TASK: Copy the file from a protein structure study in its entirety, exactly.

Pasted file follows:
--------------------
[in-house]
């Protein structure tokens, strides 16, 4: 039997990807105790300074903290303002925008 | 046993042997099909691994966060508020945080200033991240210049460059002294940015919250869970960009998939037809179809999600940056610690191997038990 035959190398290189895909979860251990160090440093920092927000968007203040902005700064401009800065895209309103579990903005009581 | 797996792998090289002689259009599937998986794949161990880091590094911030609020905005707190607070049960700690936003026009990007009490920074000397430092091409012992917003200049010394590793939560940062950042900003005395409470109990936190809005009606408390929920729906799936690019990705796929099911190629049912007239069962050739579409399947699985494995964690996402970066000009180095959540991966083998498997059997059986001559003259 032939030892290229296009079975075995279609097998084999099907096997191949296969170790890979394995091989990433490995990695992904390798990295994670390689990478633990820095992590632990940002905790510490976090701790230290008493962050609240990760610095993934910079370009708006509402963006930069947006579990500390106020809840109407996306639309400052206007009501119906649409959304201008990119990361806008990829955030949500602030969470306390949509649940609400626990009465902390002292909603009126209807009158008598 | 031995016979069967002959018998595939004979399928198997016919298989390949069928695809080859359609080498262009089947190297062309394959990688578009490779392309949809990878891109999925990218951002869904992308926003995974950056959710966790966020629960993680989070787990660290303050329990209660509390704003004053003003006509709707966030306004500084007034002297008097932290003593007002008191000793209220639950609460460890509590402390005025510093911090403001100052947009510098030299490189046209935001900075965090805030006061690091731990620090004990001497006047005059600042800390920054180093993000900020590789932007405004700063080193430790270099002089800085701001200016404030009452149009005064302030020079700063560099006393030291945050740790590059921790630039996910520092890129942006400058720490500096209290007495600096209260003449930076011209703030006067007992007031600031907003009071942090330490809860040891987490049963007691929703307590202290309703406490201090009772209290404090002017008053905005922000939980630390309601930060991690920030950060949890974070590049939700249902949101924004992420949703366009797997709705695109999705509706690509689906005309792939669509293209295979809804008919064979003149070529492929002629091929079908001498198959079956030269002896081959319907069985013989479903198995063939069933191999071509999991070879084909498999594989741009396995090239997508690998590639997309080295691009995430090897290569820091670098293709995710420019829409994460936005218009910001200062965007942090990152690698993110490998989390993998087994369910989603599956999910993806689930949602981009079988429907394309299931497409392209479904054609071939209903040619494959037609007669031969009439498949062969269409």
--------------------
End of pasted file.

[in-house]
């Protein structure tokens, strides 16, 4: 039997990807105790300074903290303002925008 | 046993042997099909691994966060508020945080200033991240210049460059002294940015919250869970960009998939037809179809999600940056610690191997038990 035959190398290189895909979860251990160090440093920092927000968007203040902005700064401009800065895209309103579990903005009581 | 797996792998090289002689259009599937998986794949161990880091590094911030609020905005707190607070049960700690936003026009990007009490920074000397430092091409012992917003200049010394590793939560940062950042900003005395409470109990936190809005009606408390929920729906799936690019990705796929099911190629049912007239069962050739579409399947699985494995964690996402970066000009180095959540991966083998498997059997059986001559003259 032939030892290229296009079975075995279609097998084999099907096997191949296969170790890979394995091989990433490995990695992904390798990295994670390689990478633990820095992590632990940002905790510490976090701790230290008493962050609240990760610095993934910079370009708006509402963006930069947006579990500390106020809840109407996306639309400052206007009501119906649409959304201008990119990361806008990829955030949500602030969470306390949509649940609400626990009465902390002292909603009126209807009158008598 | 031995016979069967002959018998595939004979399928198997016919298989390949069928695809080859359609080498262009089947190297062309394959990688578009490779392309949809990878891109999925990218951002869904992308926003995974950056959710966790966020629960993680989070787990660290303050329990209660509390704003004053003003006509709707966030306004500084007034002297008097932290003593007002008191000793209220639950609460460890509590402390005025510093911090403001100052947009510098030299490189046209935001900075965090805030006061690091731990620090004990001497006047005059600042800390920054180093993000900020590789932007405004700063080193430790270099002089800085701001200016404030009452149009005064302030020079700063560099006393030291945050740790590059921790630039996910520092890129942006400058720490500096209290007495600096209260003449930076011209703030006067007992007031600031907003009071942090330490809860040891987490049963007691929703307590202290309703406490201090009772209290404090002017008053905005922000939980630390309601930060991690920030950060949890974070590049939700249902949101924004992420949703366009797997709705695109999705509706690509689906005309792939669509293209295979809804008919064979003149070529492929002629091929079908001498198959079956030269002896081959319907069985013989479903198995063939069933191999071509999991070879084909498999594989741009396995090239997508690998590639997309080295691009995430090897290569820091670098293709995710420019829409994460936005218009910001200062965007942090990152690698993110490998989390993998087994369910989603599956999910993806689930949602981009079988429907394309299931497409392209479904054609071939209903040619494959037609007669031969009439498949062969269409």